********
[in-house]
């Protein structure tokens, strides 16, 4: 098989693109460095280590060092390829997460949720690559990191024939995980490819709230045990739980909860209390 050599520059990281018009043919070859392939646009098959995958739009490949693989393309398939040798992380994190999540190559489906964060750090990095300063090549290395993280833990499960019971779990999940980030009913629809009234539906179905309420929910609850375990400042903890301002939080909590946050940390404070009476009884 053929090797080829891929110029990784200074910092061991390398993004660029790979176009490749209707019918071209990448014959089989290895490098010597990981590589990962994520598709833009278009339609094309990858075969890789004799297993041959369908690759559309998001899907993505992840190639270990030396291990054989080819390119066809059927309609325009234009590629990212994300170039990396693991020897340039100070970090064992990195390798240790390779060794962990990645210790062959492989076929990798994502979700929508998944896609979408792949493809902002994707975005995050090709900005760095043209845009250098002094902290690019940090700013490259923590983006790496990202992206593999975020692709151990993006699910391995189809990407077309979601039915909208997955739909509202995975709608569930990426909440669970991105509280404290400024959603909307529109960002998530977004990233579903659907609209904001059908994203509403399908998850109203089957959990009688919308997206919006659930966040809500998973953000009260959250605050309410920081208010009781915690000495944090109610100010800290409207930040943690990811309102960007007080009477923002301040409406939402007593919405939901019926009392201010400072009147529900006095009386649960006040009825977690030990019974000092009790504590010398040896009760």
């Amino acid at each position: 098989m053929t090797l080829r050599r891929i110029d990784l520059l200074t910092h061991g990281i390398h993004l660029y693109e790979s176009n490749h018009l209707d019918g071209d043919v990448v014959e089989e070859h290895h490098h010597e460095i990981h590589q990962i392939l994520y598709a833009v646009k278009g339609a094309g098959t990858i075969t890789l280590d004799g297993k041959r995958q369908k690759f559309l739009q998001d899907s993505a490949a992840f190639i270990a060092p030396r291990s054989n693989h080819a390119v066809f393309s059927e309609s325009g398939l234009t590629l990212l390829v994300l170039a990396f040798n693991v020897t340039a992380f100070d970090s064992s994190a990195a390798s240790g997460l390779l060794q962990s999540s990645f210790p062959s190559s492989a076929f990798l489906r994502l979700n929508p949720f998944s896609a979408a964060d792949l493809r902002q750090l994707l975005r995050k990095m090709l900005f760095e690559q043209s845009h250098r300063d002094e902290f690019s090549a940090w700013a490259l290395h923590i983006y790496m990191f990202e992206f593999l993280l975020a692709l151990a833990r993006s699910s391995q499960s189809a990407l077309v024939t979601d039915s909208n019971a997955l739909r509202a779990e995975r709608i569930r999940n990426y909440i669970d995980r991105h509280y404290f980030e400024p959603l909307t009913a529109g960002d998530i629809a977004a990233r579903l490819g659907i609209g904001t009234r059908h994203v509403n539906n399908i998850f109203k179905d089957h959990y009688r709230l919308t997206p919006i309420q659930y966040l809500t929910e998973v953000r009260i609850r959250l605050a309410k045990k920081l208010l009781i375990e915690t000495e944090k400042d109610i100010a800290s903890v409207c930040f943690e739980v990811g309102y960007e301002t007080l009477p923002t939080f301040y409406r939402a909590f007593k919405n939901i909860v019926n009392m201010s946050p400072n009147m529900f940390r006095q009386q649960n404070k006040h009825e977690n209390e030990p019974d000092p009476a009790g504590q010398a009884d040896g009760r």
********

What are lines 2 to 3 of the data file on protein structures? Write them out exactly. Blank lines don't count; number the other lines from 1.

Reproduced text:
């Protein structure tokens, strides 16, 4: 098989693109460095280590060092390829997460949720690559990191024939995980490819709230045990739980909860209390 050599520059990281018009043919070859392939646009098959995958739009490949693989393309398939040798992380994190999540190559489906964060750090990095300063090549290395993280833990499960019971779990999940980030009913629809009234539906179905309420929910609850375990400042903890301002939080909590946050940390404070009476009884 053929090797080829891929110029990784200074910092061991390398993004660029790979176009490749209707019918071209990448014959089989290895490098010597990981590589990962994520598709833009278009339609094309990858075969890789004799297993041959369908690759559309998001899907993505992840190639270990030396291990054989080819390119066809059927309609325009234009590629990212994300170039990396693991020897340039100070970090064992990195390798240790390779060794962990990645210790062959492989076929990798994502979700929508998944896609979408792949493809902002994707975005995050090709900005760095043209845009250098002094902290690019940090700013490259923590983006790496990202992206593999975020692709151990993006699910391995189809990407077309979601039915909208997955739909509202995975709608569930990426909440669970991105509280404290400024959603909307529109960002998530977004990233579903659907609209904001059908994203509403399908998850109203089957959990009688919308997206919006659930966040809500998973953000009260959250605050309410920081208010009781915690000495944090109610100010800290409207930040943690990811309102960007007080009477923002301040409406939402007593919405939901019926009392201010400072009147529900006095009386649960006040009825977690030990019974000092009790504590010398040896009760």
């Amino acid at each position: 098989m053929t090797l080829r050599r891929i110029d990784l520059l200074t910092h061991g990281i390398h993004l660029y693109e790979s176009n490749h018009l209707d019918g071209d043919v990448v014959e089989e070859h290895h490098h010597e460095i990981h590589q990962i392939l994520y598709a833009v646009k278009g339609a094309g098959t990858i075969t890789l280590d004799g297993k041959r995958q369908k690759f559309l739009q998001d899907s993505a490949a992840f190639i270990a060092p030396r291990s054989n693989h080819a390119v066809f393309s059927e309609s325009g398939l234009t590629l990212l390829v994300l170039a990396f040798n693991v020897t340039a992380f100070d970090s064992s994190a990195a390798s240790g997460l390779l060794q962990s999540s990645f210790p062959s190559s492989a076929f990798l489906r994502l979700n929508p949720f998944s896609a979408a964060d792949l493809r902002q750090l994707l975005r995050k990095m090709l900005f760095e690559q043209s845009h250098r300063d002094e902290f690019s090549a940090w700013a490259l290395h923590i983006y790496m990191f990202e992206f593999l993280l975020a692709l151990a833990r993006s699910s391995q499960s189809a990407l077309v024939t979601d039915s909208n019971a997955l739909r509202a779990e995975r709608i569930r999940n990426y909440i669970d995980r991105h509280y404290f980030e400024p959603l909307t009913a529109g960002d998530i629809a977004a990233r579903l490819g659907i609209g904001t009234r059908h994203v509403n539906n399908i998850f109203k179905d089957h959990y009688r709230l919308t997206p919006i309420q659930y966040l809500t929910e998973v953000r009260i609850r959250l605050a309410k045990k920081l208010l009781i375990e915690t000495e944090k400042d109610i100010a800290s903890v409207c930040f943690e739980v990811g309102y960007e301002t007080l009477p923002t939080f301040y409406r939402a909590f007593k919405n939901i909860v019926n009392m201010s946050p400072n009147m529900f940390r006095q009386q649960n404070k006040h009825e977690n209390e030990p019974d000092p009476a009790g504590q010398a009884d040896g009760r």